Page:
On Saturday, the group said in a Telegram update that Moscow’s forces had also taken Bohdanivka, another eastern village close to the city of Bakhmut, where the war’s bloodiest battle raged for nine months until it fell to Russia last May. Ukraine’s Defense Ministry shortly afterwards denied that Bohdanivka had been captured, and said “intense fighting” continued there.

With the war in Ukraine entering its third year and a vital U.S. aid package for Kyiv stuck in Congress, Russian troops are ramping up pressure on exhausted Ukrainian forces on the front line to prepare to grab more land this spring and summer.

Russia has relied on its edge in firepower and personnel to step up attacks across eastern Ukraine. It has increasingly used satellite-guided gliding bombs — which allow planes to drop them from a safe distance — to pummel Ukrainian forces beset by a shortage of troops and ammunition.

Also on Saturday, Germany announced that it will deliver an additional Patriot air defense system to Ukraine, days after Russian missiles and drones on Thursday struck infrastructure and power facilities across several regions, leaving hundreds of thousands of homes without power, in what private energy operator DTEK described as one of the most powerful attacks this year. The German Defense Ministry said it would “begin the handover” of the Patriot system immediately, without providing a precise timeline.

In an update on X, formerly known as Twitter, German Chancellor Olaf Scholz said he had discussed the “massive” Russian air attacks on civilian energy infrastructure with Ukrainian President Volodymyr Zelenskyy on Saturday, and declared that Berlin will “stand unbreakably by Ukraine’s side.”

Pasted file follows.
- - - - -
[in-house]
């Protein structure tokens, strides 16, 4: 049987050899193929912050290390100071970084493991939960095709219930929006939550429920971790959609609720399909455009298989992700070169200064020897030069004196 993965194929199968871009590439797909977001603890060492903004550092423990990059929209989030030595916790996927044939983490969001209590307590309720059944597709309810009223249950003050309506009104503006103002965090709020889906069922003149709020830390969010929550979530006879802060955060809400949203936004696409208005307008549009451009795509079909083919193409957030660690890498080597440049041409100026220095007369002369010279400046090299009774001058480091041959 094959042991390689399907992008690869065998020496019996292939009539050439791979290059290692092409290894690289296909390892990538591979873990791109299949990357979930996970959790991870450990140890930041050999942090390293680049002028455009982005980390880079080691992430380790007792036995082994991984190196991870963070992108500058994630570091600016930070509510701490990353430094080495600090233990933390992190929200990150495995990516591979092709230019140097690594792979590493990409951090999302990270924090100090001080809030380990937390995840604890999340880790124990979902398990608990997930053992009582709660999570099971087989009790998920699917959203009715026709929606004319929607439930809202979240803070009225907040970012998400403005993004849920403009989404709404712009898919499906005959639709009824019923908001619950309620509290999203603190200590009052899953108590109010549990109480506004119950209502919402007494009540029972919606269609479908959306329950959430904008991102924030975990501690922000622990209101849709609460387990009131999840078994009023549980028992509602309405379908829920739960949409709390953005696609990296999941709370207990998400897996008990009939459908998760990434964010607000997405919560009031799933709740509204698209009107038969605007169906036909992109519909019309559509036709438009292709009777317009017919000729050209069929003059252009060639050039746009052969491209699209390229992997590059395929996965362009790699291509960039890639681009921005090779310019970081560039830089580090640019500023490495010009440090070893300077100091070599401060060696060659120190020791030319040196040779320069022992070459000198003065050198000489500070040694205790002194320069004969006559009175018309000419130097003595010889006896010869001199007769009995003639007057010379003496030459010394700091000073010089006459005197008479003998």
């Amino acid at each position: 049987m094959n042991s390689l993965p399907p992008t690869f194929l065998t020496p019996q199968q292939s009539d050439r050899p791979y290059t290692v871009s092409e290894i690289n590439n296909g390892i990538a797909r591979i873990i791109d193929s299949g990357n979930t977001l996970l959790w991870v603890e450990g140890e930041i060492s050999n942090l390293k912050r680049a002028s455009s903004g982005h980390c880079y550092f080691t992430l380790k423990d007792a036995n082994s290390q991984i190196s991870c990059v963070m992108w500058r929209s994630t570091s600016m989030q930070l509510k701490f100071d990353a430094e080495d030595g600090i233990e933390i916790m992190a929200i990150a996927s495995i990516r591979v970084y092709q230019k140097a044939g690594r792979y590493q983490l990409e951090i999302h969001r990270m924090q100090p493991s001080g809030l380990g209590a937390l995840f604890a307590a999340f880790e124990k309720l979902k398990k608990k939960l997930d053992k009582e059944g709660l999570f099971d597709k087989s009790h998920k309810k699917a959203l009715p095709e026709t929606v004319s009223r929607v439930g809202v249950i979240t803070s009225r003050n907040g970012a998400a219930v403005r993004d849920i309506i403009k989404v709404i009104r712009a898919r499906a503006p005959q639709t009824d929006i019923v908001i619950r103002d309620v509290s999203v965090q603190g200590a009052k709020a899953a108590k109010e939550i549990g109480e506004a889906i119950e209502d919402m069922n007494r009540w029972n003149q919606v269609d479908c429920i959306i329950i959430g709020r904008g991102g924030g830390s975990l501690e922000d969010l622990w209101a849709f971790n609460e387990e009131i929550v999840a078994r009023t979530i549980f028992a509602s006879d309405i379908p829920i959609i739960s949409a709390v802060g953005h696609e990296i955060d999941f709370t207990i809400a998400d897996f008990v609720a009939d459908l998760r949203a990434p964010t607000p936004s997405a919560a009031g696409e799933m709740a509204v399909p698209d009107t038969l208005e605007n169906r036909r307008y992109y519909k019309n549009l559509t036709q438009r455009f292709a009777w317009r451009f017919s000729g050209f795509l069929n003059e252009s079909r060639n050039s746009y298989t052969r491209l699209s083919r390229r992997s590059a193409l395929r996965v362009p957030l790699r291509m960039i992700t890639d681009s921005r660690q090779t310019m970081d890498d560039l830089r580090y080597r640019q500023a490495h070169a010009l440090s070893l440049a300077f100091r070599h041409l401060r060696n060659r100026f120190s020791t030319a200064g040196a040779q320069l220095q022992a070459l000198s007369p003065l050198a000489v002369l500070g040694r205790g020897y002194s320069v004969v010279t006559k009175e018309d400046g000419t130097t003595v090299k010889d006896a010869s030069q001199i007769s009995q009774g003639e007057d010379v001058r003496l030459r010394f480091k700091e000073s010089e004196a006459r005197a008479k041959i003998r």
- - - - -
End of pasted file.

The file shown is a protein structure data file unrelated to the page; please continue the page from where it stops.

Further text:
Putin described the strikes as retribution for Ukrainian attacks on Russia’s energy infrastructure, after a slew of Ukrainian drone strikes over the past few months hit oil refineries deep inside Russia.

Starting last month, Moscow renewed its assault on Ukrainian energy facilities. On Thursday it completely knocked out a plant that was the biggest energy supplier for the region around Kyiv, as well as the nearby Cherkasy and Zhytomyr provinces.

At least 10 of the strikes damaged energy infrastructure in Kharkiv, Ukraine’s second-largest city. Foreign Minister Dmytro Kuleba said more than 200,000 people in the region were without power and Russia “is trying to destroy Kharkiv’s infrastructure and leave the city in darkness.”

Energy facilities were also hit in the Zaporizhzhia and Lviv regions.

The volume and accuracy of recent attacks have alarmed the country’s defenders, who say Kremlin forces now have better intelligence and fresh tactics in their campaign to annihilate Ukraine’s electrical grid and bring its economy to a halt.

In the winter of 2022-2023, Russia took aim at Ukraine’s power grid in an effort to deny civilians light and heating and chip away at the country’s appetite for war.